A confession: I am one of the three percent of Rush Limbaugh’s audience who consider themselves “liberal.” I am, in fact, not just a listener, but a card-carrying member of “Rush 24/7,” which allows me access to transcripts and downloads of the show’s archives. When I have an especially dull chore, I am as likely to be listening to Rush as to music. I used to pretend that my Rush habit was some kind of journalistic oppo research — and it’s true, Rush’s monologues are a clear window onto mainstream conservative thinking — but here’s a further confession: I like listening to him. He’s funny and informative* and while I disagree with him on almost every relevant issue, I find him fascinating.
All of which is to say, there was very little in Sunday’s NYT article about Rush that would surprise any regular listener: Rush is very rich; he enjoys being very rich. He is a cat person. He was a terrible student. He considers himself an entertainer rather than an ideologue. He was a drug addict. These are all things he says about himself on the air. The article, however, also confirmed a suspicion about Rush that usually goes unspoken: He is incredibly insecure. He admits he was disappointed when fame didn’t automatically confirm him into the “fraternity of broadcasting guys,” and he claims he fell into addiction because, “I felt everyone who criticized me was right and I was wrong”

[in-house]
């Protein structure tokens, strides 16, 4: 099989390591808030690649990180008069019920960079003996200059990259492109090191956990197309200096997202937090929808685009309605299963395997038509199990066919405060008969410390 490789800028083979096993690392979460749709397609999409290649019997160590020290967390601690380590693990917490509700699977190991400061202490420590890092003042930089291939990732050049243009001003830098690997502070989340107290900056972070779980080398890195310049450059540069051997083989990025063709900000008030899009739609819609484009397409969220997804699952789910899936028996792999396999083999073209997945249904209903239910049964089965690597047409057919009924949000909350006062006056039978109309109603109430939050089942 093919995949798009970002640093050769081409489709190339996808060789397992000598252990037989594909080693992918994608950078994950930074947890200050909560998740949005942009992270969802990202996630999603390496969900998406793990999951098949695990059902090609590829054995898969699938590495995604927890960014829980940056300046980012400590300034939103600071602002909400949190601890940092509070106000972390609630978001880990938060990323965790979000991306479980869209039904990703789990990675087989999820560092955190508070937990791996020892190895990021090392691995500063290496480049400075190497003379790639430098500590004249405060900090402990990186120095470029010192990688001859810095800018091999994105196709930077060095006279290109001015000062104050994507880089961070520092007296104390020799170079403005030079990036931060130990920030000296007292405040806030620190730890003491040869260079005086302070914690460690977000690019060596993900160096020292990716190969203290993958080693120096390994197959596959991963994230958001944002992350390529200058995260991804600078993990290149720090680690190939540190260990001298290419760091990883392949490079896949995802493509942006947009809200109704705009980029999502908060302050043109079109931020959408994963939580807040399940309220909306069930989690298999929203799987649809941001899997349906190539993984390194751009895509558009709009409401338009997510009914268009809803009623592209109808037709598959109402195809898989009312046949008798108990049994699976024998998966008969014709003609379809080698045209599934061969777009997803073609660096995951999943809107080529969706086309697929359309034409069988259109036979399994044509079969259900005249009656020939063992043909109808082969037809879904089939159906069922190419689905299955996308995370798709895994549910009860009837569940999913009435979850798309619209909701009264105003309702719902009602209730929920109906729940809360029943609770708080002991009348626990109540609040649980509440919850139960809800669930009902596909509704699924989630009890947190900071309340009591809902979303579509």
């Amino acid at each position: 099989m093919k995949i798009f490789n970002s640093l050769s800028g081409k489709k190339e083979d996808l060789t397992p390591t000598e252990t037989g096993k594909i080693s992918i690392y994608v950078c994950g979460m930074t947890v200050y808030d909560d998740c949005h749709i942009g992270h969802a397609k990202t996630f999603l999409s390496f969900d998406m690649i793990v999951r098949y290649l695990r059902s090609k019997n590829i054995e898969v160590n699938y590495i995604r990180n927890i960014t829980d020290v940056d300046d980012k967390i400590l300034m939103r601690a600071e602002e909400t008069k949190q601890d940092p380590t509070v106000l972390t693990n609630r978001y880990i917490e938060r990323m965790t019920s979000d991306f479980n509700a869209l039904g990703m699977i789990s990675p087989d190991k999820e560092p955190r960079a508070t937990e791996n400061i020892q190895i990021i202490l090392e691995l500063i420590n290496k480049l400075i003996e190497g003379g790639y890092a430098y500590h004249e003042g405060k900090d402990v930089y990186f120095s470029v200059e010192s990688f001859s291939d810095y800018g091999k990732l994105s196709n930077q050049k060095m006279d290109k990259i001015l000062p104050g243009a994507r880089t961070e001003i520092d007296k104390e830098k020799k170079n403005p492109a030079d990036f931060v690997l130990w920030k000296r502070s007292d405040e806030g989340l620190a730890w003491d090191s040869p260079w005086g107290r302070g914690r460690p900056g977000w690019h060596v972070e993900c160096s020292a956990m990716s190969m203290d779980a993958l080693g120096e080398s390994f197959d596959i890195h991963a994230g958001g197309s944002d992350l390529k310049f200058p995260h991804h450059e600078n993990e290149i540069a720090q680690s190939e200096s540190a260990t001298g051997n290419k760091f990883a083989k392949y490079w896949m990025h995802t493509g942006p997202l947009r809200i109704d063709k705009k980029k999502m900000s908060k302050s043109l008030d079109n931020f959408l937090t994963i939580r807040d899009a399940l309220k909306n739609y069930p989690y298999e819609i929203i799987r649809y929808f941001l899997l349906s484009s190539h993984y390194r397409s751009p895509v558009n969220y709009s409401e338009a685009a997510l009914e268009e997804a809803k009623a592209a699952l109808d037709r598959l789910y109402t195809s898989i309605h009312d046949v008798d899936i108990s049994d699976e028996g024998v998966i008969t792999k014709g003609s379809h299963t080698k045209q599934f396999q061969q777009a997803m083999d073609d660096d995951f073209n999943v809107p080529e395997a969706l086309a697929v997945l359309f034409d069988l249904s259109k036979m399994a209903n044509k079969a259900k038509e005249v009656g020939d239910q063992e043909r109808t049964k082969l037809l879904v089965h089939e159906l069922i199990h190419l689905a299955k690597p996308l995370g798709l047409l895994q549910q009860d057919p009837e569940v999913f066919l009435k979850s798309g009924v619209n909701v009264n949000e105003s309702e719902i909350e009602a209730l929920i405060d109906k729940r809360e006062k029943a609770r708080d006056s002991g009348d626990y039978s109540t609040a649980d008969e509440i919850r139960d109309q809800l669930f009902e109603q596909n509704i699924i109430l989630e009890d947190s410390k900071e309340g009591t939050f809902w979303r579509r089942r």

Perhaps most great performers are needy. Perhaps you have to have doubts about yourself in order to project such outsized confidence. I wonder, though, what the relationship is between his insecurity and desire for acceptance and his individualistic, every-man-for-himself politics. He seems thoughtful enough to have wondered about that himself.
His talk radio colleagues do not share his self-awareness, and it’s clear he thinks less of them for it. Best line of the piece, on O’Reilly: “[S]omebody’s got to say it,” he told me. “The man is Ted Baxter.” Limbaugh is more like Mary.
*UPDATE: I suppose I should qualify “informative.” He is not a great source for facts; he intentionally skews all kinds of things and his anti-global warming tirades are not just wrong, but wildly, ridiculously so: He often argues that it’s folly to think puny mankind could do anything of lasting damage to the Earth… which is not the point, really. Sure, people say “Save the planet, ” but we mean, “Save yourself.” Anyway: what he is informative about is the back story behind conservative positions, and the logic (so-called) behind GOP spin. Also, he knows a ton about cigars.